Ashtavakra - Vedic Saint

Ashtavakra was a sage in ancient India. Ashtavakra, also spelt as Ashtaavakra in Sanskrit:अष्‍टवक्र means "eight bends". Ashta means eight. Vakra means bend or deformity.

In ancient India, the sage Ashtavakra was known to be a very intelligent and spiritually well advanced rishi who realized self or Atman. More information about his birth and life comes from the Indian epic Ramayana. Sage Uddalaka ran a school (Ashram) teaching Vedic knowledge. Kahoda was one of his best disciples. Uddalaka was so pleased with him that he had his daughter Sujata married to him. Sujata, eventually got pregnant and in the natural desire of wanting her child to imbibe spirituality and intelligence, began to sit in the classes taught by Uddalaka and Kahoda, listening to their chanting of mantras.

In India, there is a belief that when expectant mothers expose themselves to spiritual teachings, the child in the womb hears it and gathers that knowledge and become a genius in that spiritual area after its birth. It was one day, as Kahoda recited the Vedas, and within hearing distance of the child growing in the womb, that it heard the recitation but, since it was already aware of the correct pronunciation of every syllable since its mother used to attend classes with rapt attention, whenever Kahoda pronounced a syllable wrong, the child in the womb squirmed in distress. Sujata informed Kahoda that he had pronounced the syllable wrongly as indicated by the child in the womb. This happened on eight occasions. Kahoda perceived this as arrogance on the part of something, yet to manifest itself in the world, and he cursed the foetus with eight deformities. So, when the baby was born, it had eight bends, was crooked in eight places. Naturally, he was named Ashtavakra (Eight Bends).

Around the time Ashtavakra was born, his father was invited to argue with the great philosopher, Bandi. In those days, philosophical arguments were commonplace and the best were invited to argue in the presence of the monarch Janaka. Bandi was supposedly the son of Varuna - the Lord of all water bodies - and was sent incognito to land to get rishes, or sages, to conduct a ritual that his father wanted to perform. Bandi was well known as a philosopher and easily defeated Kahoda. As per the rules of the contest, Bandi's victims had to 'drown' themselves in the river nearby (Ganges?). Nobody knew of Bandi's real identity or his intention in demanding that his victims should submerge in the river. Kahoda, too, lost the argument and had to submerge himself in the river. Ashtavakra was therefore raised by Uddalaka and his disciples and within a short time mastered everything that was expected of a 'Brahmin'. Uddalaka and his disciples took pains to see that Ashtavakra was always kept in the dark about the fate of his father. However, Ashtavakra came to know the truth when his young uncle, Shwetaketu advertently, blurted out that the person who Ashtavakra thought was his father, was, in fact, not his father. Ashtavakra then demanded the truth from his mother and decided to confront Bandi and defeat him in an argument.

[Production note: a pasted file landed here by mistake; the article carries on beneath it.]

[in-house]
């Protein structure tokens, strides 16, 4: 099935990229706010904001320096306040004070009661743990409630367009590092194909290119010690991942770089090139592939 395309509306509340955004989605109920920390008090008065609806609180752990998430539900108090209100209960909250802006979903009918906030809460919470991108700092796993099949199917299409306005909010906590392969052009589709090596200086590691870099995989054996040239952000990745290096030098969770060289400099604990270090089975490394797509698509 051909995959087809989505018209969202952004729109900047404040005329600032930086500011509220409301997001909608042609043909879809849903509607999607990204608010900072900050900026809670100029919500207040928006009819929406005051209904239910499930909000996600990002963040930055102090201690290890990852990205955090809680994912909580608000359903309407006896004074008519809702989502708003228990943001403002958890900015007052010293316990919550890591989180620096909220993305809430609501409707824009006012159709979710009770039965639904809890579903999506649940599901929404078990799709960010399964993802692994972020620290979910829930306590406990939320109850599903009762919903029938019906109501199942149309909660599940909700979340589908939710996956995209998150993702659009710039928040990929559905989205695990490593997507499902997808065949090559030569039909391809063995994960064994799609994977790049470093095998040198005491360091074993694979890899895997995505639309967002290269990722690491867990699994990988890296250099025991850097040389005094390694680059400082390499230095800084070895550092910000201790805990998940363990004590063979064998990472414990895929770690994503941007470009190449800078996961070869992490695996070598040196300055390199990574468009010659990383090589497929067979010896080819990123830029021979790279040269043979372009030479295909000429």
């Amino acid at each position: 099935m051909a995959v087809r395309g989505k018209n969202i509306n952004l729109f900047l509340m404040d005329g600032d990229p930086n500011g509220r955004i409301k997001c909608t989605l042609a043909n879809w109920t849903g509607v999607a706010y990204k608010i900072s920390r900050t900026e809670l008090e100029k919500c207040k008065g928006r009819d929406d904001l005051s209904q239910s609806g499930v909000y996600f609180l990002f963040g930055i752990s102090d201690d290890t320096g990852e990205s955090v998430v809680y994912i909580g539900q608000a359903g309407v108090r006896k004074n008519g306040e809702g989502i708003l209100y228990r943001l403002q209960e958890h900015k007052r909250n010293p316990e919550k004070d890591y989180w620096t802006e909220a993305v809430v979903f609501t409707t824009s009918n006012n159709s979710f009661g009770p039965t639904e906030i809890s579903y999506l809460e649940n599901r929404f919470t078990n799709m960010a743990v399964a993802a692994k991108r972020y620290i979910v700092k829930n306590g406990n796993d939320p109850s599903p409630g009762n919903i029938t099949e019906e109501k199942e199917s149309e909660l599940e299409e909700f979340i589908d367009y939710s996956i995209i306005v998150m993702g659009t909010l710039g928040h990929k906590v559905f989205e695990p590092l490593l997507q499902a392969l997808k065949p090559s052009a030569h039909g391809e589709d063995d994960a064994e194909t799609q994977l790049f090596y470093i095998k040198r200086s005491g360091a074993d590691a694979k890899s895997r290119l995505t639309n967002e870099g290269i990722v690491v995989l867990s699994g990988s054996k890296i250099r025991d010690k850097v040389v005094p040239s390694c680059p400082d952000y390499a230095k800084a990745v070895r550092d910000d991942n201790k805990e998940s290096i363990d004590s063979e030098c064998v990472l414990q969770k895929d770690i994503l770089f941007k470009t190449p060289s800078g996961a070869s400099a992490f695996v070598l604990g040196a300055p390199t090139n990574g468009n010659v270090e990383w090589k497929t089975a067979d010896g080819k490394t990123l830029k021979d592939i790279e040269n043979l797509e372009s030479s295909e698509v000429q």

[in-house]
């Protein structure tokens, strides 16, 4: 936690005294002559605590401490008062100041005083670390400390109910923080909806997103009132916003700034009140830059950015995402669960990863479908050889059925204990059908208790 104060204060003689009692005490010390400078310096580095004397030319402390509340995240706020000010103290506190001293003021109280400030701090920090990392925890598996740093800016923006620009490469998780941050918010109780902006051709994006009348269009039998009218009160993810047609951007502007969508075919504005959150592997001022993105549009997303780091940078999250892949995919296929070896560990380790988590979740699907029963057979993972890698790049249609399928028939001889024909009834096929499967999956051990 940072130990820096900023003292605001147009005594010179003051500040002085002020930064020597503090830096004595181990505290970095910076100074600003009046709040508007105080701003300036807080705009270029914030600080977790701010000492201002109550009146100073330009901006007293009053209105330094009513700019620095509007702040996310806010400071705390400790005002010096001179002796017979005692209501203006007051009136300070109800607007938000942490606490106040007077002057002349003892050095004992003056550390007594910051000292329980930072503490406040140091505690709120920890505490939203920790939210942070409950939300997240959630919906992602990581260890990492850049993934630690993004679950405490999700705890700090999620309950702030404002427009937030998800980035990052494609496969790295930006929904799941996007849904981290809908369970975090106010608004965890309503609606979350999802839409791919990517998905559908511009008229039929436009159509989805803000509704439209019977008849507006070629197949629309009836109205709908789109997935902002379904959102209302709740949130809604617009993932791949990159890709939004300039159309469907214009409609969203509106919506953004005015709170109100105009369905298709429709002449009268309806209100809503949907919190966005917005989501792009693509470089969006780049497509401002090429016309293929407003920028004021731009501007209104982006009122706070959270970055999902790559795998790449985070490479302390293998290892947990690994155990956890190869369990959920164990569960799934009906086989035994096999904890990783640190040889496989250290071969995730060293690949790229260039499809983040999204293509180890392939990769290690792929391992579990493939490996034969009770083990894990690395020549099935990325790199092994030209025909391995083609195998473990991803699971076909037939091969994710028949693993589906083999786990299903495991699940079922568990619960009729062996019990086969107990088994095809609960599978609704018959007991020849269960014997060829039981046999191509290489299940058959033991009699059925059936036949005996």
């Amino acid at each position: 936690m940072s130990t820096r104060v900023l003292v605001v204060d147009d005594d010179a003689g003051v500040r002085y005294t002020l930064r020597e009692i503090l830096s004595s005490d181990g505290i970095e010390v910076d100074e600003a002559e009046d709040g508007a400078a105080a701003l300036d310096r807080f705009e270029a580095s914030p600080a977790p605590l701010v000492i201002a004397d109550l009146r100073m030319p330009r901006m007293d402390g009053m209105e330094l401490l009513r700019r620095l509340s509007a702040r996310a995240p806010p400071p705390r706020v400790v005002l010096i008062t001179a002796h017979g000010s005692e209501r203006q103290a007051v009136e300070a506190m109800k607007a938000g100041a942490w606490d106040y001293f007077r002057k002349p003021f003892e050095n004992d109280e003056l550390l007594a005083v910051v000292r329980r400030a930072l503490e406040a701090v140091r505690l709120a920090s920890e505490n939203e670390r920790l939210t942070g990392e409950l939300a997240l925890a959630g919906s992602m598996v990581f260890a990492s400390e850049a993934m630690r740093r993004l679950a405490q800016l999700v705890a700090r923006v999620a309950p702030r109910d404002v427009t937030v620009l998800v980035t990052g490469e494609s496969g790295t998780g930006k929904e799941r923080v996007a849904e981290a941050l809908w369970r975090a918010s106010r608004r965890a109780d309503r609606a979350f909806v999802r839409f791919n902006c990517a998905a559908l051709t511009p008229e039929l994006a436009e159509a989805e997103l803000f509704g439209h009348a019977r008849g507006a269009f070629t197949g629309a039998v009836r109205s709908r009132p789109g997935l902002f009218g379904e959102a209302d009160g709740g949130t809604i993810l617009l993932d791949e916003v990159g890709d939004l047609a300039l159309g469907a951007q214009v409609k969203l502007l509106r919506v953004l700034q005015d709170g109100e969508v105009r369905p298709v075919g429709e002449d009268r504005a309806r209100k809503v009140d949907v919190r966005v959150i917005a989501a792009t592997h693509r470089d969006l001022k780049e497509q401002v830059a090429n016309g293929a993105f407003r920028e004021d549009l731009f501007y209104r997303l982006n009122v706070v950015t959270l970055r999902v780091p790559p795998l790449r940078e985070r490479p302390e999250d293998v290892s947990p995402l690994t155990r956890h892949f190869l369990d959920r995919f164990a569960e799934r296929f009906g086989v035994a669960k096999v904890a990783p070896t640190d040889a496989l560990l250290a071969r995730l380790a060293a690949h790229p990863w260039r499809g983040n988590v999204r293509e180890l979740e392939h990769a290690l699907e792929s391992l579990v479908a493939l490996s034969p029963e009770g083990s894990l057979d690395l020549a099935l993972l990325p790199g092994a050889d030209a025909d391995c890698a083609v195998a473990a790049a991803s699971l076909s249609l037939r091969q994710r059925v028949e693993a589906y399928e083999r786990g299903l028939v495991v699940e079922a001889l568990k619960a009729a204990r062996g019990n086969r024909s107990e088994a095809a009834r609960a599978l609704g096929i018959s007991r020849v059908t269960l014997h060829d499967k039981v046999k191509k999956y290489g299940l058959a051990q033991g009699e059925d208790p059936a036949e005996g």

Ashtavakra then made his way to the King's palace and presented himself as a challenger. The kind-hearted King could not bear the thought of someone so young losing to Bandi and meeting the same fate as countless other Brahmins and tried to dissuade the young boy. Ashtavakra, was, however adamant, and after an initial test, Janaka decided to let him face Bandi. Ashtavakra won the argument and demanded that Bandi restore to life all the sages and Brahmins he had forced to be drowned. One of the conditions of the contest was that if Bandi loses he would grant any wish of his vanquisher. By this time, Varuna's ritual was also complete and he had rewarded all the sages and Brahmins and so when Bandi was defeated, he revealed his true identity and the reason behind the 'drowning' of his victims. At Bandi's request, Varuna bade the sages and Brahmins farewell and brought them to surface. Kahoda was extremely pleased with his son's intelligence and knowledge.

Later Ashtavakra grew into a spiritually advanced rishi and realised Atman. He went to Mithila and instructed King Janaka about the concept of Atman. These teachings form the content of the Ashtavakra Gita or Ashtavakra Samhita as it is sometimes called.

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